I used to save it for the end, and a lot of people would demand it afterwards. I got tired of it. I got so miserably tired of playing it that I just couldn’t do it anymore, even when people asked for it and they still asked for it. So, this guy asked for “Carpenter.” I thought, “I’m going to have to explain this because I wanted him to understand why I cannot grant that request,” and I gave him about six seconds of dead air, which is worth about $11,000 at today’s rate of exchange. I thought about it really seriously for a while, couldn’t say a word, and they’re wondering, “Why is he not saying anything? We paid all this money to come here and hear him. He’s standing there and he’s entertaining us by not saying a damn thing. What’s wrong with that guy?” And I thought about what it was, and I said it to him, “If I were a carpenter, and you were a lady, we wouldn’t be here now,” and they dug it. I got a big laugh. So, I’m still singing and picking and making up jokes.
Well, I hope to hear some new ones, and it’s great. Those are two of my favorites. I love every version of anyone’s doing those songs.
Well, I think life is great, living is great, and I love life, but it gets to be kind of hard sometimes. And even the greatest and happiest lives have got to have a little bit of difficulty and sadness and how do we get through that difficulty? You got to have a sense of humor. Don’t lose your sense of humor, especially now.
Amen. Kids don’t really want to be cowboys anymore. What do you think happened there?
Some of them still do in the West, but the idea of a kid from New York becoming a cowboy has always been rather odd, unbelievable, and thought to be kind of ridiculous. And I was always embarrassed to admit that I was from New York because it’s been widely believed that there are no cows in New York City. A lot of people in New York City can be born and live and die without ever seeing or hearing a cow. People think it’s pretty much improbable for someone to be born in New York City and become a cowboy, although it’s widely known that a lot of cowboys came from everywhere else. They weren’t all born under the stars.
And Flatbush and Long Island used to be farmland back in that day, but it’s true. There’s something almost… A self-made American mythology to you that is really special and could only happen, lightning in a bottle, with you at the time that you were growing up. It was a very special and romantic life.
Yes, I’ve been fascinated to read books about people that traveled, especially solo travelers like Joshua Slocum who was born on a farm in Nova Scotia, and his father was farming and manufacturing shoes and he made the boy work in his shoe shop building shoes, and the kid didn’t like that at all. It was miserable work. And at a young age, he took a job cooking on a fishing boat and he got to be a good sailor fishing on schooners out of Nova Scotia and rose to level of captain and moved down to Boston, Massachusetts, and became captain of a clipper ship. And later when he retired, he was living in New Bedford, Massachusetts. A neighbor of his gave him a very old fishing boat that was thought to be about 100 years old. It was a 37-foot sloop, that’s a sailboat with one mast, two sails. A jib and a mainsail.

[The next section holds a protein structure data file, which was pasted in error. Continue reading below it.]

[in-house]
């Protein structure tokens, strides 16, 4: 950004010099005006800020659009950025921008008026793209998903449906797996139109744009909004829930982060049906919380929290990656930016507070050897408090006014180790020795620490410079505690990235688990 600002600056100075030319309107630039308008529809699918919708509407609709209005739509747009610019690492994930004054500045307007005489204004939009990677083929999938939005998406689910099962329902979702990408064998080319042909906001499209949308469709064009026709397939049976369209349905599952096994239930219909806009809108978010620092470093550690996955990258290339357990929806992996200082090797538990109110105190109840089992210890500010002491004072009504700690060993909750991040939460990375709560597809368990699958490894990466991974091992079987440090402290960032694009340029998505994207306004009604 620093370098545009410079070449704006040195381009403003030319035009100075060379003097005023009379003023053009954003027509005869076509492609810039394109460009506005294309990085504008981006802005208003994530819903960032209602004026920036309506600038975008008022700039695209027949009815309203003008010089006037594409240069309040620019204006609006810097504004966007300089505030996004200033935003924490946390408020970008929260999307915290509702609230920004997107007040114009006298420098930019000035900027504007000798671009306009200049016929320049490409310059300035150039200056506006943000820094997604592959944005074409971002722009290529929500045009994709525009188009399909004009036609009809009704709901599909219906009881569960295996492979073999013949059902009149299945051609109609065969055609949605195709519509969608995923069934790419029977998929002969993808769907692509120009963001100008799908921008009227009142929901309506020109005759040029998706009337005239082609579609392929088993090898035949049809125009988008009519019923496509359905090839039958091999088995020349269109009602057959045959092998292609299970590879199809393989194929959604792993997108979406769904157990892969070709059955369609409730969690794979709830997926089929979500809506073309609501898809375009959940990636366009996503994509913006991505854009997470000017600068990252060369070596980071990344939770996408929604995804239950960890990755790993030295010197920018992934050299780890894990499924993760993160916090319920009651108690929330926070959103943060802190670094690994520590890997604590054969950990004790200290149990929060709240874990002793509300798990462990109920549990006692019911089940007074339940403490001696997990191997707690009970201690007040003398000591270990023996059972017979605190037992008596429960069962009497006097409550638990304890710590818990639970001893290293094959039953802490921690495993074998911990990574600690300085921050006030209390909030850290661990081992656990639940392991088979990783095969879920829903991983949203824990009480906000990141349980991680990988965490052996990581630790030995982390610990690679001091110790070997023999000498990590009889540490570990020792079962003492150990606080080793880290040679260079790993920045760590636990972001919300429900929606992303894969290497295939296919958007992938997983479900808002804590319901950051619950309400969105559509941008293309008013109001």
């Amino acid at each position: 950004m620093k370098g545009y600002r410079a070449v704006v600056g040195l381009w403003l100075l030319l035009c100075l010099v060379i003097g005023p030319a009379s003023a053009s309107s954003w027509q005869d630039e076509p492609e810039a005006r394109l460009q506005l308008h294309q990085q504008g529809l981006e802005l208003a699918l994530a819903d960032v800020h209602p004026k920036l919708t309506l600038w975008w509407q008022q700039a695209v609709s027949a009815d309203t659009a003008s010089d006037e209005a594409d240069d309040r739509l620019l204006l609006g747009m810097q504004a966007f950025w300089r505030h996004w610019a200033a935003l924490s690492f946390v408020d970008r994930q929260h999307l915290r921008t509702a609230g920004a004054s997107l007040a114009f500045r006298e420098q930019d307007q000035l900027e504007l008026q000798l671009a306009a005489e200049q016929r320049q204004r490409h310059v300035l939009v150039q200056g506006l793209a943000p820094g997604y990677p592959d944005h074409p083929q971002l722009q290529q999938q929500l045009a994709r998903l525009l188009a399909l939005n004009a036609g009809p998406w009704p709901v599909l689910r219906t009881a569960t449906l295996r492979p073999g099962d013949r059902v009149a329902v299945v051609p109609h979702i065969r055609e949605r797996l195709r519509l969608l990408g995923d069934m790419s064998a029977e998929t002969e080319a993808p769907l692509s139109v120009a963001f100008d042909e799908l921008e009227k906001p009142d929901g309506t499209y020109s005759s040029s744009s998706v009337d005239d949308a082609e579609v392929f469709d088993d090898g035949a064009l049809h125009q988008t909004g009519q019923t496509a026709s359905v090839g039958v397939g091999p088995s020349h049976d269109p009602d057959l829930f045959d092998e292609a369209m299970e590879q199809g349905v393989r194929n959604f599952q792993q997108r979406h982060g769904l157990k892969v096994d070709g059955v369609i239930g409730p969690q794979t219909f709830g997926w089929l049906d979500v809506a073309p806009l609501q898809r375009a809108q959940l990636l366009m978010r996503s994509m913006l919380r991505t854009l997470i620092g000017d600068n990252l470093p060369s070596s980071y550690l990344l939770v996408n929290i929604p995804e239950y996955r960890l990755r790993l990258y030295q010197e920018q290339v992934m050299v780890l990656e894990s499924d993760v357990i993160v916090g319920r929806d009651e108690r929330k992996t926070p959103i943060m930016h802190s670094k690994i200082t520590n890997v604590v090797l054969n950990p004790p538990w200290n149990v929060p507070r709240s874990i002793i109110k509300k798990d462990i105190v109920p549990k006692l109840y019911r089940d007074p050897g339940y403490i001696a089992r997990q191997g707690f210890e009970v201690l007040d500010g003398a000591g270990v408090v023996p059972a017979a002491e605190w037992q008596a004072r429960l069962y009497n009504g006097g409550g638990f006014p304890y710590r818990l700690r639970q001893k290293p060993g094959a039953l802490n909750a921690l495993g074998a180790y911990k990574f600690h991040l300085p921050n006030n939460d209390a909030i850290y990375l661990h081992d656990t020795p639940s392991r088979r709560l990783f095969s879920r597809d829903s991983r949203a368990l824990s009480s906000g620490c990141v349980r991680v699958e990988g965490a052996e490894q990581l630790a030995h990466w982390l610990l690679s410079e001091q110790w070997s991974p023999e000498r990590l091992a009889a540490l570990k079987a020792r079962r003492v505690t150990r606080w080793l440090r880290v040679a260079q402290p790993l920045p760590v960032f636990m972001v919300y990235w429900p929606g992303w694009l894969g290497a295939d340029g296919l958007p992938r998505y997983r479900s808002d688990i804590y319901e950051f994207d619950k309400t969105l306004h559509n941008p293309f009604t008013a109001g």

And he liked the lines of that boat. The shape was pleasing to the eye of a sailor, and he knew that she would be good in the sea and she was very old and rotten, and he replaced all the planking and all the frames until he had completely 100 percent a brand new boat without having to do any measurement because he duplicated each plank one at a time. And it took him over a year to rebuild that boat. And he called her Spray of Boston and he sailed around the world in 1889, got back around 1902, I think. He was gone about three years, sailed all the way around the world in his 37-foot sailboat alone. And he wrote a book about it, “Sailing Alone Around the World.” It was before my time. I read the book, but I didn’t get to meet him because he was already gone.
Is there any place in the world you haven’t been that you would still like to see?
Oh, lots of places. I’ve always wanted to see Cape Horn, but that may not happen. It’s kind of difficult to get anywhere near Cape Horn, as you probably know, but I’d like to see South America. I’d like to see some places in Asia. A friend of mine just recently got married and he’s in South America right now, but another friend just went to Tibet, and I’m anxious to hear how the Tibet trip went.
Is there anything you want to leave us with? We didn’t even get to Leadbelly, Mississippi John Hurt.
I had a very brief conversation with Leadbelly. I only saw him live on stage once and saw him live in a little radio station in New York City with Woody Guthrie, and he was putting his guitar in the case, and I just been playing guitar myself for about two years. So, I was naturally very thrilled to see the great Leadbelly, and it was a short while before he died. He had Lou Gehrig’s disease. He was putting his guitar away, and I was standing a little too close to him, perhaps. I accidentally bumped his elbow as he was putting the guitar in the case, and I said, “Oops.” And Leadbelly said, “Excuse me.” Or maybe it was Leadbelly said, “Oops,” and I said, “Excuse me,” but that was the entire conversation.
I remember it verbatim.
Still pretty cool. All right, well Ramblin’ Jack Elliott, this was great. Do you have anything else you want to share with us? I can say, big fan of your music.
For young people who want to learn, and I know some young people, I think most young people are happy to learn stuff and anxious to learn stuff, pay attention, pay close attention. You might learn something because not all that stuff that those old folks are saying is just noise. There’s valuable information in that noise, but you got to listen closely to hear the information.
That’s very zen, and that’s a lovely place to leave it.
That’s brand new too. That’s fresh because I never thought it up or spoke it before.
It’s a Brooklyn Magazine exclusive, I love it.
That was made up by you and me.